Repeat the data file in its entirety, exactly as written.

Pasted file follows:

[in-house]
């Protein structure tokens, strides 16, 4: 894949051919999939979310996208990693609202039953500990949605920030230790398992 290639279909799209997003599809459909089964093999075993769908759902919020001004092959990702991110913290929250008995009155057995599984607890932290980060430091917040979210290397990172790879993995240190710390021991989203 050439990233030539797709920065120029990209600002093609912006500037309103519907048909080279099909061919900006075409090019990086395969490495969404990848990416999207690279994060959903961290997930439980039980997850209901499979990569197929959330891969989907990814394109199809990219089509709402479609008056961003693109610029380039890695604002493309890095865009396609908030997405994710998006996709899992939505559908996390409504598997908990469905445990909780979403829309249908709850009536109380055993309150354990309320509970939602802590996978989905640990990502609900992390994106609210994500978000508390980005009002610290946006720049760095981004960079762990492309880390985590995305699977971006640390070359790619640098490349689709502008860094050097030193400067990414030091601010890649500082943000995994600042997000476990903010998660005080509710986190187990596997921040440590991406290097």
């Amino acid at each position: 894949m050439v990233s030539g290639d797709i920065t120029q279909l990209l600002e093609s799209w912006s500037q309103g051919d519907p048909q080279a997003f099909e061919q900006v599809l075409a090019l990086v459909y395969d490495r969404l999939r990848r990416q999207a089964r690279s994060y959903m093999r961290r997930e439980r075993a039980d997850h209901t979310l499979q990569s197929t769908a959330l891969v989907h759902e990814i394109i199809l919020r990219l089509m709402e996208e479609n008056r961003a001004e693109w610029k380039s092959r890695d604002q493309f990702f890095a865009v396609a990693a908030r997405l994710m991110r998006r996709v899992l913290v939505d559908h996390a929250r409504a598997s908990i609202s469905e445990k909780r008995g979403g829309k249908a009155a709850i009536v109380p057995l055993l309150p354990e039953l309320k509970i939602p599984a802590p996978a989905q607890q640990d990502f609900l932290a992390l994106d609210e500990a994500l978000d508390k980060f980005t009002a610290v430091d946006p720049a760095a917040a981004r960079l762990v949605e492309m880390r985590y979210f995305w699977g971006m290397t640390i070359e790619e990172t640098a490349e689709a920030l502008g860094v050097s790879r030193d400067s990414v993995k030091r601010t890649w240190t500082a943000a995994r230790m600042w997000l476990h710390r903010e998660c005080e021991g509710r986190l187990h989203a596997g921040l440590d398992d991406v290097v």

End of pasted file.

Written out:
[in-house]
């Protein structure tokens, strides 16, 4: 894949051919999939979310996208990693609202039953500990949605920030230790398992 290639279909799209997003599809459909089964093999075993769908759902919020001004092959990702991110913290929250008995009155057995599984607890932290980060430091917040979210290397990172790879993995240190710390021991989203 050439990233030539797709920065120029990209600002093609912006500037309103519907048909080279099909061919900006075409090019990086395969490495969404990848990416999207690279994060959903961290997930439980039980997850209901499979990569197929959330891969989907990814394109199809990219089509709402479609008056961003693109610029380039890695604002493309890095865009396609908030997405994710998006996709899992939505559908996390409504598997908990469905445990909780979403829309249908709850009536109380055993309150354990309320509970939602802590996978989905640990990502609900992390994106609210994500978000508390980005009002610290946006720049760095981004960079762990492309880390985590995305699977971006640390070359790619640098490349689709502008860094050097030193400067990414030091601010890649500082943000995994600042997000476990903010998660005080509710986190187990596997921040440590991406290097």
């Amino acid at each position: 894949m050439v990233s030539g290639d797709i920065t120029q279909l990209l600002e093609s799209w912006s500037q309103g051919d519907p048909q080279a997003f099909e061919q900006v599809l075409a090019l990086v459909y395969d490495r969404l999939r990848r990416q999207a089964r690279s994060y959903m093999r961290r997930e439980r075993a039980d997850h209901t979310l499979q990569s197929t769908a959330l891969v989907h759902e990814i394109i199809l919020r990219l089509m709402e996208e479609n008056r961003a001004e693109w610029k380039s092959r890695d604002q493309f990702f890095a865009v396609a990693a908030r997405l994710m991110r998006r996709v899992l913290v939505d559908h996390a929250r409504a598997s908990i609202s469905e445990k909780r008995g979403g829309k249908a009155a709850i009536v109380p057995l055993l309150p354990e039953l309320k509970i939602p599984a802590p996978a989905q607890q640990d990502f609900l932290a992390l994106d609210e500990a994500l978000d508390k980060f980005t009002a610290v430091d946006p720049a760095a917040a981004r960079l762990v949605e492309m880390r985590y979210f995305w699977g971006m290397t640390i070359e790619e990172t640098a490349e689709a920030l502008g860094v050097s790879r030193d400067s990414v993995k030091r601010t890649w240190t500082a943000a995994r230790m600042w997000l476990h710390r903010e998660c005080e021991g509710r986190l187990h989203a596997g921040l440590d398992d991406v290097v």